That the acoustic environment of the places where we choose to attend to music influences the style, the format of the music, which we then subsequently associate with a particular type of music. (No doubt this attention to the acoustic environment is just the opening of what ‘context’ means in this book.)
This means that what is perceived as religious music will depend on the environment in which we attend religious rites and services. Complex rhythmic spirituals developed when dancing and chanting in a forest clearing will not work in cavernous cathedrals, but simple slower changing music will cope with, if not incorporate, the reverb.
Now having attempted to create a couple of formats (Compositional Poetry and the Unnsonnet) it occurs to me that to get them work I have to find or make the right space fo them. Or find an unused space and adapt my multi-voice pieces to them.
Everything leads back to marketing, as the context of context, the meta-context of both our creative and ritualistic impulses. I don’t think it possible for a lone genius to ever do that alone.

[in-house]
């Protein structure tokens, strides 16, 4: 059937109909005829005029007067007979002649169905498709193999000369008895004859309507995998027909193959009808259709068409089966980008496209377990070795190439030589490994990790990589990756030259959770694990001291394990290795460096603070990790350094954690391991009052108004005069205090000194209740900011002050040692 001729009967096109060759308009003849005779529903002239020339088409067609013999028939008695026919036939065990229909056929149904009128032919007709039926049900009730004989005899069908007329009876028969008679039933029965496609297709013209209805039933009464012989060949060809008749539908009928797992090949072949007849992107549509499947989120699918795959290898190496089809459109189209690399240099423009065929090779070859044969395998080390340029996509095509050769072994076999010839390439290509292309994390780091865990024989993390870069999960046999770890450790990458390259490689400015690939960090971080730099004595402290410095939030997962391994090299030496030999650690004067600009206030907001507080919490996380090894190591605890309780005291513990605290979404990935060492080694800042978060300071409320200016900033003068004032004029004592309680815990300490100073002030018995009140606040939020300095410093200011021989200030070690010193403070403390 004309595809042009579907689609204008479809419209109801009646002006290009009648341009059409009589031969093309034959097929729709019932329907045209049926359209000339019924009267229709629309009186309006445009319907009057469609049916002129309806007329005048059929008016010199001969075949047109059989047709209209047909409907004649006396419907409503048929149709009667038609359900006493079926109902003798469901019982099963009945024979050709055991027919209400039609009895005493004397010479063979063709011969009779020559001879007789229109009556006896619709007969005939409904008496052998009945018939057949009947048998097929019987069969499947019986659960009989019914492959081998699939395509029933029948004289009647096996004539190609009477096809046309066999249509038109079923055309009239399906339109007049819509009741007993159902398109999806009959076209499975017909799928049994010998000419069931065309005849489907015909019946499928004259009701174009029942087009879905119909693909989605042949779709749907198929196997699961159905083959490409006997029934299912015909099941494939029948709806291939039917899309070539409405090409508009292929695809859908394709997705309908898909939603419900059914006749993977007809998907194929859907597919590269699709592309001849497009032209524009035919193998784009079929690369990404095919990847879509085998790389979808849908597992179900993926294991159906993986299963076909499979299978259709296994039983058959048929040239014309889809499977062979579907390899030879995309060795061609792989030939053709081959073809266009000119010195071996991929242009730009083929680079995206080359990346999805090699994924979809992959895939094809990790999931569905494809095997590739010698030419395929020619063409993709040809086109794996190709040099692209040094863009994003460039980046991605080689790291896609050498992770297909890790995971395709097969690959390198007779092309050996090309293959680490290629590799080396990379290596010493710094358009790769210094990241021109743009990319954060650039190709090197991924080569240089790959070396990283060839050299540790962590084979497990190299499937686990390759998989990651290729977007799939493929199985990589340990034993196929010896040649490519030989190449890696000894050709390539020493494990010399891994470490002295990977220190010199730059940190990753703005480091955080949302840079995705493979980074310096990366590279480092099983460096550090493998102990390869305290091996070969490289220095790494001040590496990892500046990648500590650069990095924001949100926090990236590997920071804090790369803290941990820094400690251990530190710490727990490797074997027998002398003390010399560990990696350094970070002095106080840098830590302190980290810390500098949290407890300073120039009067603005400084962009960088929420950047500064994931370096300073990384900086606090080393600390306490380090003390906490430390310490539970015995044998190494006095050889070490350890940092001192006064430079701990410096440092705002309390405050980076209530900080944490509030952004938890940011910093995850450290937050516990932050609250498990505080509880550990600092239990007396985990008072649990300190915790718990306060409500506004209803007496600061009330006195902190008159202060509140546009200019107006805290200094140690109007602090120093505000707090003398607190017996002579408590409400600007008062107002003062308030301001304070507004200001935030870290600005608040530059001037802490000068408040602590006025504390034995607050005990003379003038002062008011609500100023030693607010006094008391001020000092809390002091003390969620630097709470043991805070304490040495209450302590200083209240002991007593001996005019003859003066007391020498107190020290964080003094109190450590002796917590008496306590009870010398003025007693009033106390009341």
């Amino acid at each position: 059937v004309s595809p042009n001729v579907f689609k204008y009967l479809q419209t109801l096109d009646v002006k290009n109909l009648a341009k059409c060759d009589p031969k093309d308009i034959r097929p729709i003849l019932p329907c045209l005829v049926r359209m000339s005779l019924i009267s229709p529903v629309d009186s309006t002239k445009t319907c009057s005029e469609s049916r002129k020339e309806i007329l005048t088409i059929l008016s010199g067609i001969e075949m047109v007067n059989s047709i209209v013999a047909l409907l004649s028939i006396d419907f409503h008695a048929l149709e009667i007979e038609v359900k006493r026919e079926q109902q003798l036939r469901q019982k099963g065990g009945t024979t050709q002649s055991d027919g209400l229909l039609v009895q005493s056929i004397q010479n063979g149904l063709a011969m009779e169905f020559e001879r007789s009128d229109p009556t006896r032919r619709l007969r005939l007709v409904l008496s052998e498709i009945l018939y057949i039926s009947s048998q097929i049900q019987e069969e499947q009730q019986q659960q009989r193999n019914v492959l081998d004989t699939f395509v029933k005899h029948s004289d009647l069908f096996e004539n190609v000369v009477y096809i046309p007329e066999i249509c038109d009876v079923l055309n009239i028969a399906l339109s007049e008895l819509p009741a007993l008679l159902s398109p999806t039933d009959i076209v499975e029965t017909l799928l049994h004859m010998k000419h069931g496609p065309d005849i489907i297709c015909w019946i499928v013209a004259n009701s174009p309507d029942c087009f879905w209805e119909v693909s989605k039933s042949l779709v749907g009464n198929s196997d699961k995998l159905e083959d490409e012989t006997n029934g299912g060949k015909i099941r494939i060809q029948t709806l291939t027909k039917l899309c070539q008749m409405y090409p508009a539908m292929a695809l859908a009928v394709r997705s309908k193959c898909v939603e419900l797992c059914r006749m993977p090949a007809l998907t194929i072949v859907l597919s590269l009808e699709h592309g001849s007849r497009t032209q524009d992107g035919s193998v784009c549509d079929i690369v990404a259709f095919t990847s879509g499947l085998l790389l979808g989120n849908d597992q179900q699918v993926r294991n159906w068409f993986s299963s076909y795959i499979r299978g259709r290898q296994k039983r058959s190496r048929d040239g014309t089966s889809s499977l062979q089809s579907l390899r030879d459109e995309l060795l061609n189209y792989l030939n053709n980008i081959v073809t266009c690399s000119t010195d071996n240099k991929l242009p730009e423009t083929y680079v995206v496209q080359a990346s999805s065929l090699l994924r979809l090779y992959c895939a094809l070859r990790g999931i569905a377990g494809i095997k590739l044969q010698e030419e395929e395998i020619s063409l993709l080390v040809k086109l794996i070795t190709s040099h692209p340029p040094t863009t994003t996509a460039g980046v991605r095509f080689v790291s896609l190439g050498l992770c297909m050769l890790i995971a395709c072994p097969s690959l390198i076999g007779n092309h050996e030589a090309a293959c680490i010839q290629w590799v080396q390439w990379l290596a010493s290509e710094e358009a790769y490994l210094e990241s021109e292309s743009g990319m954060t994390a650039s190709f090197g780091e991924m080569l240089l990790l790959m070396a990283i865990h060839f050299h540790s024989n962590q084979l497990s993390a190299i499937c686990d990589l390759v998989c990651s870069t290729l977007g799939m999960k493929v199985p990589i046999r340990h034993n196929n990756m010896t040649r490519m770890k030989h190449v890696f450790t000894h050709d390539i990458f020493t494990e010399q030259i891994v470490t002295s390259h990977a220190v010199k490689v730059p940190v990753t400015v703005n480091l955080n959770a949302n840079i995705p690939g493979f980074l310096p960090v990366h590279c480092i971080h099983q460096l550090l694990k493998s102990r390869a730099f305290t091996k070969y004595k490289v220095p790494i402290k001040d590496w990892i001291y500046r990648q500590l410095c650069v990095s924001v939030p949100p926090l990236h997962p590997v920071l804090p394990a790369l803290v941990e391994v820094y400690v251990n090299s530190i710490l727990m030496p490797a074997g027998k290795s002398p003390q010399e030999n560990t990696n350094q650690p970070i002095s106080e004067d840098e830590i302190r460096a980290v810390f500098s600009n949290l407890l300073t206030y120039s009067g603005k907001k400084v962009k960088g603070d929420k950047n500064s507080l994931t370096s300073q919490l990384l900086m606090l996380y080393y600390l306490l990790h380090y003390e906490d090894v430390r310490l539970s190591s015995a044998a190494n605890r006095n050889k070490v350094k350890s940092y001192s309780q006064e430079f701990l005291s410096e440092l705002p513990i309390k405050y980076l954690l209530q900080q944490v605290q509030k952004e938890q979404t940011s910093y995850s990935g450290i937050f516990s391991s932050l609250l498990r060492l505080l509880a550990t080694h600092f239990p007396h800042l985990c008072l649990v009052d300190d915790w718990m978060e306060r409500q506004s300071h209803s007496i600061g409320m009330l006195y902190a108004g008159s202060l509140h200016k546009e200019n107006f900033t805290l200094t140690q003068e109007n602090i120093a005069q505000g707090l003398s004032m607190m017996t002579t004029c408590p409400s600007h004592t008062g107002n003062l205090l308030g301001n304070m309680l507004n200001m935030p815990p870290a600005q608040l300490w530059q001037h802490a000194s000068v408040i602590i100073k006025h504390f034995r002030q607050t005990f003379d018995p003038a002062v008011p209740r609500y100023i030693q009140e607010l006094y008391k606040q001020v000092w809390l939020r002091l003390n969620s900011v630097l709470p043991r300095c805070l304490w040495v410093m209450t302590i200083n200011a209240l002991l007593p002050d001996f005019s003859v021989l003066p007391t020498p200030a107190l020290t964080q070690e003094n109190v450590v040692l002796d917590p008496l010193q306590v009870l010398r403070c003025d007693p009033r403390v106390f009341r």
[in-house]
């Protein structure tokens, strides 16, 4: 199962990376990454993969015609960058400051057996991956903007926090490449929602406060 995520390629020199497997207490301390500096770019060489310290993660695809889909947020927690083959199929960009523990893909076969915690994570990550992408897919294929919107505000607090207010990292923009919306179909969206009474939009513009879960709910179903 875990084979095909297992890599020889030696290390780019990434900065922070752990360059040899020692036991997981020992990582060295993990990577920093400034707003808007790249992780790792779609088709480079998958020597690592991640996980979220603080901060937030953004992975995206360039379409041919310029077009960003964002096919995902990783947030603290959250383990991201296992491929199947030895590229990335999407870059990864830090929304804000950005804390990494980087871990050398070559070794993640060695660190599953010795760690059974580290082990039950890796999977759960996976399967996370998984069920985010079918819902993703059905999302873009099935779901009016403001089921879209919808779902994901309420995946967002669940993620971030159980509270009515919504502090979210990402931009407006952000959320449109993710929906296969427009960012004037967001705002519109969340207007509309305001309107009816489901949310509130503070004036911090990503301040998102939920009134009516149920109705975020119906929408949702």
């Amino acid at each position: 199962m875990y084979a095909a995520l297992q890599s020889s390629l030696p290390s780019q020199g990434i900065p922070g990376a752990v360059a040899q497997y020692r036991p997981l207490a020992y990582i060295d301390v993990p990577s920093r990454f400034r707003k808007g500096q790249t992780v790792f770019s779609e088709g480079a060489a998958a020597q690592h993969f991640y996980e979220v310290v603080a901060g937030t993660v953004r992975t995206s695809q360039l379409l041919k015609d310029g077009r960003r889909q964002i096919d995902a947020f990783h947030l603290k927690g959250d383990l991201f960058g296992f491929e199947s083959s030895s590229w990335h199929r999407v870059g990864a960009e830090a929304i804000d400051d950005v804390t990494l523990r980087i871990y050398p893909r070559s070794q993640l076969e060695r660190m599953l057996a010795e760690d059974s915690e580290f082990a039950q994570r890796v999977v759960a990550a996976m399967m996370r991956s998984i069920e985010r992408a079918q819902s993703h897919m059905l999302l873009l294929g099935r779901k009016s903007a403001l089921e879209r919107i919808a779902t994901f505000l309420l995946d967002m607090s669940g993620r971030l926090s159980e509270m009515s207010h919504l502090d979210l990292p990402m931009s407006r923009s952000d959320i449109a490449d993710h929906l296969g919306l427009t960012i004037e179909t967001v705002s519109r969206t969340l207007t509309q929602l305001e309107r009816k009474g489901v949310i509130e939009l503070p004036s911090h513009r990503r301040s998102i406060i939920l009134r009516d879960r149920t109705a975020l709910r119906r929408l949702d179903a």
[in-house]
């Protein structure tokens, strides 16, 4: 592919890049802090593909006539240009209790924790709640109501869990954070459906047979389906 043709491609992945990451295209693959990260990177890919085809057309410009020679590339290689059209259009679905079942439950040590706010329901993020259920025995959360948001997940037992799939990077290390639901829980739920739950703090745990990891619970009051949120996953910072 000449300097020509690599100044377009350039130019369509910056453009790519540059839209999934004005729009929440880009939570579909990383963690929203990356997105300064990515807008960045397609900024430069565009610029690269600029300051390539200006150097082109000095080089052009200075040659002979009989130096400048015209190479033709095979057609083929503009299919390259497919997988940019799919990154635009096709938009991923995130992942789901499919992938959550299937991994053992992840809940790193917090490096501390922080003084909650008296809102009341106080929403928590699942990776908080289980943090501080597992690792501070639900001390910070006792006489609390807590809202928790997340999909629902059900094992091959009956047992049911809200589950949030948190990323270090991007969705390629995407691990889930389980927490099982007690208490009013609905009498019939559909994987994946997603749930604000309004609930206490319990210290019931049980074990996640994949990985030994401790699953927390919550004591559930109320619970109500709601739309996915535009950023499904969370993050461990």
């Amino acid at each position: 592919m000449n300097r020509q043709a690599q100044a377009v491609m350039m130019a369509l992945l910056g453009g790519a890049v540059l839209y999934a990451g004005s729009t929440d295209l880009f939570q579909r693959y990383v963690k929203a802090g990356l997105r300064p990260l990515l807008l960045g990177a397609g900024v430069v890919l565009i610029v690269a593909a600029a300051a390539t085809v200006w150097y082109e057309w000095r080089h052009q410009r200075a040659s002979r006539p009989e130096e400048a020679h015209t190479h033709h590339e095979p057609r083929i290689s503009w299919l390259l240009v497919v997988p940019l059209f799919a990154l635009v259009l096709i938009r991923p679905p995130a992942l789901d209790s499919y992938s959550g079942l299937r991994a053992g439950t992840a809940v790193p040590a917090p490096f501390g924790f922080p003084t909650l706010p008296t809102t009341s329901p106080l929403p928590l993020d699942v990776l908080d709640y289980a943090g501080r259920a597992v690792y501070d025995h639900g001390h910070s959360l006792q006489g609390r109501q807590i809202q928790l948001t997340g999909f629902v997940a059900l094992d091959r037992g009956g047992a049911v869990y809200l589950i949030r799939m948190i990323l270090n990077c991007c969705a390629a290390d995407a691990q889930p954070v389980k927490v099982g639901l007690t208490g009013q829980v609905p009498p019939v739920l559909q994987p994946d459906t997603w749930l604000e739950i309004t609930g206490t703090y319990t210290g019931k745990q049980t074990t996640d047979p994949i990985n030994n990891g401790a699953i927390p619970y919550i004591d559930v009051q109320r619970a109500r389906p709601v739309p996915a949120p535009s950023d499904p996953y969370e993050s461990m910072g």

I’ll just have to wait to be picked up after I’m dead. Even if I had the natural skills to be a marketeer, I do not have the interest. So I’ll just put it out there on the internet and see what happens.
If something really is a new format it is very hard to describe. (Let alone promote. If it was about cats or pets generally of course it would meme-ify and promote itself.)
Compositional Poetry is a form of read-together poetry written in a number of voices and is performed much like a musical score, where the voices speak their lines according to their responsibilities, not in chorus, not in soliloquy, not taking turns, but all of these and none. Each voice is thus not a character as a role in a play or opera, though characters may appear of their own volition. Stories may emerge of their own inclination.
Currently I am writing a new compositional poem. Working title “MAKE”. I do one every ten years or so.
2013/02/26 § 1 Comment